Send questions and comments to Dan Rockmore rockmore@cs.dartmouth.edu or Peter Kostelec geelong@cs.dartmouth.edu

J. W. Cooley, "The re-discovery of the fast Fourier transform algorithm", Mikrochimica Acta III (1987), 33--45.

J. W. Cooley, "How the FFT gained acceptance", Proceedings of the ACM conference on the history of scientific and numeric computation, Princeton, NJ May 13--15, 1987, 133--140.

M. T. Heideman, D. H. Johnson, and C. S. Burrus, Gauss and the history of the fast Fourier transform, Archive for History of Exact Sciences 34(3) (1985), 265--277.

There are many ways to approach the FFT. The point of view of the work collected here is a group theoretic one. In this setting the FFT is a family of algorithms for the efficient expansion of a function defined on a finite or compact group in terms of a set of irreducible matrix coefficients for the group. For the circle these are precisely the exponentials or sampled exponentials in the case of the discrete circle. Consideration of noncommutative groups gives rise to the many families of special functions, the most familiar of which are probably the Legendre functions and other Gegenbauer polynomials and systems of orthogonal polynomials.

We assume that initially, the function is "given" as a finite set of sample values on the group in question - in the classical setting the group is the circle (discrete or continuous) and is usually identified with time or space - and the forward Fourier transform consists in the computation of the Fourier coefficients for the expansion of the function in terms of a predetermined set of irreducible matrix coefficients on the group. Of course the assumption is that these are finite expansions, and this effectively defines the general notion of "bandlimited" as a function with finite expansion in terms of irreducible matrix coefficients.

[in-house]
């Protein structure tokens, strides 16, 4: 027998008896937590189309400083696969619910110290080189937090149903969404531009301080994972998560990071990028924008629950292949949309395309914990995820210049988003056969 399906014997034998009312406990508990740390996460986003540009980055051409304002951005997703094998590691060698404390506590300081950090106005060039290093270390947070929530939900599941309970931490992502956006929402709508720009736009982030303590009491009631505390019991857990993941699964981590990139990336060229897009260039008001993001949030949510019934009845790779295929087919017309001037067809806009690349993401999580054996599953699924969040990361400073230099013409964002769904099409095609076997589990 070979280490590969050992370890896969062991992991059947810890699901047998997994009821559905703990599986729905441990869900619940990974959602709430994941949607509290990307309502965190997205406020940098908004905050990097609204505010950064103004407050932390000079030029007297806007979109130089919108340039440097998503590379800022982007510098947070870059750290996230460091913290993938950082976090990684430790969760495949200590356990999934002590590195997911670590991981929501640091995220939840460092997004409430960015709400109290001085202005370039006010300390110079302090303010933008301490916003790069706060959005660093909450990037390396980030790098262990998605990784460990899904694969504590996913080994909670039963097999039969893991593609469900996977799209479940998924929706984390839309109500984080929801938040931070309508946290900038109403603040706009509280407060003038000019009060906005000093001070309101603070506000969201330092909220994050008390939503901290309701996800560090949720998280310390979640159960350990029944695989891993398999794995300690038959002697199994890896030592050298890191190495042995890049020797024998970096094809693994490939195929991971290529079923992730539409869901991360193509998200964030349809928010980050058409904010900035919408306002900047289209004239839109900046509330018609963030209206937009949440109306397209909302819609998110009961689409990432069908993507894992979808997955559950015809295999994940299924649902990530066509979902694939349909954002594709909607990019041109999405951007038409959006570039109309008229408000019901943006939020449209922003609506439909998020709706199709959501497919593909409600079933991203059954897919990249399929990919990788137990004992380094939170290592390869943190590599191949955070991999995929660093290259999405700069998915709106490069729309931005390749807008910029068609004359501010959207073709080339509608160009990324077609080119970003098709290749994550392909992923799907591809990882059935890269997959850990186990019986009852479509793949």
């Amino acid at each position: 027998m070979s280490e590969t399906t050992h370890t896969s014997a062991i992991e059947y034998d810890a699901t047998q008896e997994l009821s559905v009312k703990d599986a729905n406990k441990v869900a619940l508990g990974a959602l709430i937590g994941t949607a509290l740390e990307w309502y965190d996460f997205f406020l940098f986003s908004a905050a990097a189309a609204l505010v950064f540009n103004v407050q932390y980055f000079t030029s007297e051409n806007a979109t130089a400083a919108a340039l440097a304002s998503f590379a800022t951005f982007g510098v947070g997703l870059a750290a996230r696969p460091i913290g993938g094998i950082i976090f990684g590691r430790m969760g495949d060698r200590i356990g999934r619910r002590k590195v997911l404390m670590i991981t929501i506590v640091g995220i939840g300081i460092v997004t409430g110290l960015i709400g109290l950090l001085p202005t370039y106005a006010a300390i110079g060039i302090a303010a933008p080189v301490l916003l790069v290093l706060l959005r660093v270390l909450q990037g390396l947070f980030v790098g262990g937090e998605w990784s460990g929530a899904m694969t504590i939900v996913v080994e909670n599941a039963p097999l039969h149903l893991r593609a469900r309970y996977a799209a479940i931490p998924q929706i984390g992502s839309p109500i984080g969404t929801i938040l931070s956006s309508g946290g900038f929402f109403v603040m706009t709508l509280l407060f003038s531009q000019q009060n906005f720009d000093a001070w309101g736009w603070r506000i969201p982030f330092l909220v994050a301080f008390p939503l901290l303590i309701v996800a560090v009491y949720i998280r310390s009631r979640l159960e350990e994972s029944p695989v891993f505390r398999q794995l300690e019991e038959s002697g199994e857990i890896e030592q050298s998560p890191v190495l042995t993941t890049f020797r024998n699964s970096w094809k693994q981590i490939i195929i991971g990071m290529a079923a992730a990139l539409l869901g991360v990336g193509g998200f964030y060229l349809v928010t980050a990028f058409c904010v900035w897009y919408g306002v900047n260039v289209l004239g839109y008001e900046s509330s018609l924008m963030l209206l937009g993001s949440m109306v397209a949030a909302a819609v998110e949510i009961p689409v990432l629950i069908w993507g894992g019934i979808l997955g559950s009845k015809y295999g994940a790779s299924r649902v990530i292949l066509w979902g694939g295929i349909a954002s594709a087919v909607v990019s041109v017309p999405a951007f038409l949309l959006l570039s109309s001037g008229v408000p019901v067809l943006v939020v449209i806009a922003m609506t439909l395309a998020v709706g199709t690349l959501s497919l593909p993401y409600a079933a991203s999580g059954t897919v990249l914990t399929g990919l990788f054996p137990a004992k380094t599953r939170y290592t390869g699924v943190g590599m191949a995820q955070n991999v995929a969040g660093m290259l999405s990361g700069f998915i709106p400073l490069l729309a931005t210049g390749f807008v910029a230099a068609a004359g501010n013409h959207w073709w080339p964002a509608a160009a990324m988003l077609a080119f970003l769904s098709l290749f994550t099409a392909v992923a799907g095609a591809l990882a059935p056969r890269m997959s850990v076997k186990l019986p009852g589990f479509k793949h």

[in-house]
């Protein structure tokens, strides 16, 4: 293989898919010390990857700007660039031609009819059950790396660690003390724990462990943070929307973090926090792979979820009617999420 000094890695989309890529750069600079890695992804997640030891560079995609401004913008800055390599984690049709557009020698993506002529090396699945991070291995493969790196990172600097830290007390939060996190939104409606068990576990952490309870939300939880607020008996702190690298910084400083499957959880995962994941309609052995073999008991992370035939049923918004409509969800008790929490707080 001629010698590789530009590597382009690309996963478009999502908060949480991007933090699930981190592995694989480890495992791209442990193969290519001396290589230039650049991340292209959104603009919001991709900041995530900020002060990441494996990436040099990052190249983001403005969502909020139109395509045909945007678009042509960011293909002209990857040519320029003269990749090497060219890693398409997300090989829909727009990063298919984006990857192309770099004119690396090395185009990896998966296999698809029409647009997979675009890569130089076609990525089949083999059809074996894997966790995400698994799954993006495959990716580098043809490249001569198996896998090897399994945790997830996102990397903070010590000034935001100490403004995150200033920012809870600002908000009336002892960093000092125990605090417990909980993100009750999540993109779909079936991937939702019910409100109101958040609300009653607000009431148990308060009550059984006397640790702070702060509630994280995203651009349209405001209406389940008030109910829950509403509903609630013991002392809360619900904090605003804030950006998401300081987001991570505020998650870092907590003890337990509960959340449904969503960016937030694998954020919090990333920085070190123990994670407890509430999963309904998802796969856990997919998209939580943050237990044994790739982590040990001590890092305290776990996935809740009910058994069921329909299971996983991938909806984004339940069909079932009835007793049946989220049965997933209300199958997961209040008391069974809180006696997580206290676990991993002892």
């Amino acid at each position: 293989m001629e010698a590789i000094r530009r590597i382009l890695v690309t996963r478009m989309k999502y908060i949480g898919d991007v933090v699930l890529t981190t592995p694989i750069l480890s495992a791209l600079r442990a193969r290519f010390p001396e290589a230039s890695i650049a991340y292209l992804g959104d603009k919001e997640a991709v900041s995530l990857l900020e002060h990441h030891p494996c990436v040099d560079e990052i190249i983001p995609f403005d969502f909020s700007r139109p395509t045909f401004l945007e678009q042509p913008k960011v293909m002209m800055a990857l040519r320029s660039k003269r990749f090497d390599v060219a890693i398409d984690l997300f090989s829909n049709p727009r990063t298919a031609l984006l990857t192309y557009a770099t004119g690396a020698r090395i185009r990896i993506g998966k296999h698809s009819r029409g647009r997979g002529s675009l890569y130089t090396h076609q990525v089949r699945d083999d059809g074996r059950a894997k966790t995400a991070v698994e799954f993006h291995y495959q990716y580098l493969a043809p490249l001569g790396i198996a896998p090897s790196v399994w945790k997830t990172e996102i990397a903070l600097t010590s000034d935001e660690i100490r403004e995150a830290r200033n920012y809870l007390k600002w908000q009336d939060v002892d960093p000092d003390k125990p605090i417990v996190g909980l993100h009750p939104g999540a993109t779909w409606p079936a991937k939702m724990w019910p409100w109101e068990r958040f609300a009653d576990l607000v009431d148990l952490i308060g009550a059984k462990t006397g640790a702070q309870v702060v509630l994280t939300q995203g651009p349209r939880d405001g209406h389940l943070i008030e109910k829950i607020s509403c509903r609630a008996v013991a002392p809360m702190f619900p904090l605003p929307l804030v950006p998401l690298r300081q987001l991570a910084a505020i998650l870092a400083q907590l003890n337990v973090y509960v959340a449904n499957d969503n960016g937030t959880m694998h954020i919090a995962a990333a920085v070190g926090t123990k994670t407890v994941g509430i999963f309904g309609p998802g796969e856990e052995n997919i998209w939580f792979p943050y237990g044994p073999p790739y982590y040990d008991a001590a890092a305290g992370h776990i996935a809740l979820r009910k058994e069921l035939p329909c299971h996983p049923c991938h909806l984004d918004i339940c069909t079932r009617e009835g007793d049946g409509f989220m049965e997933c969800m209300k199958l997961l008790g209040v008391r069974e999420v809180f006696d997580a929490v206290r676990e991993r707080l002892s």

For a more thorough introduction to these ideas see the survey papers

Motivated by a variety of applications to data analysis and combinatorics a loosely knit group of us have been working on different aspects of the development and application of these algorithms. Here are some of us:

- Richard Foote (UVM)
- Dennis Healy (Dartmouth, DARPA)
- Albin Jones (Dartmouth)
- Peter Kostelec (Dartmouth)
- John Lafferty (CMU)
- David Maslen (Utrecht)
- Gagan Mirchandani (UVM)
- Tim Olson (UFla)
- Michael Ringenburg (Dartmouth)
- Dan Rockmore (Dartmouth)
- Mark Taylor (NCAR)
- Doug Warner (Dartmouth)

For related work also see

At present (June 1999) our work mainly falls into two categories:

- (1) Fast spherical harmonic expansions: a brief description may be found here; preprint and software available here.
- (2) FFTs for finite groups, especially the symmetric groups and their wreath products and the special linear groups over finite fields. Links to relevant publications may be found here; links to software may be found here.

- The symmetric group
- Spherical harmonics
- SL_2(F)
- Block designs
- (Z/nZ)^k: Short length (n = 2, 3, 4), high dimensional FFTs, gzipped or not gzipped
- The Rotation Group, SO(3)

There have been visitors since March 20, 1998. This work has been partially funded by an NSF Presidential Faculty Fellowship, NSF DMS-9553134.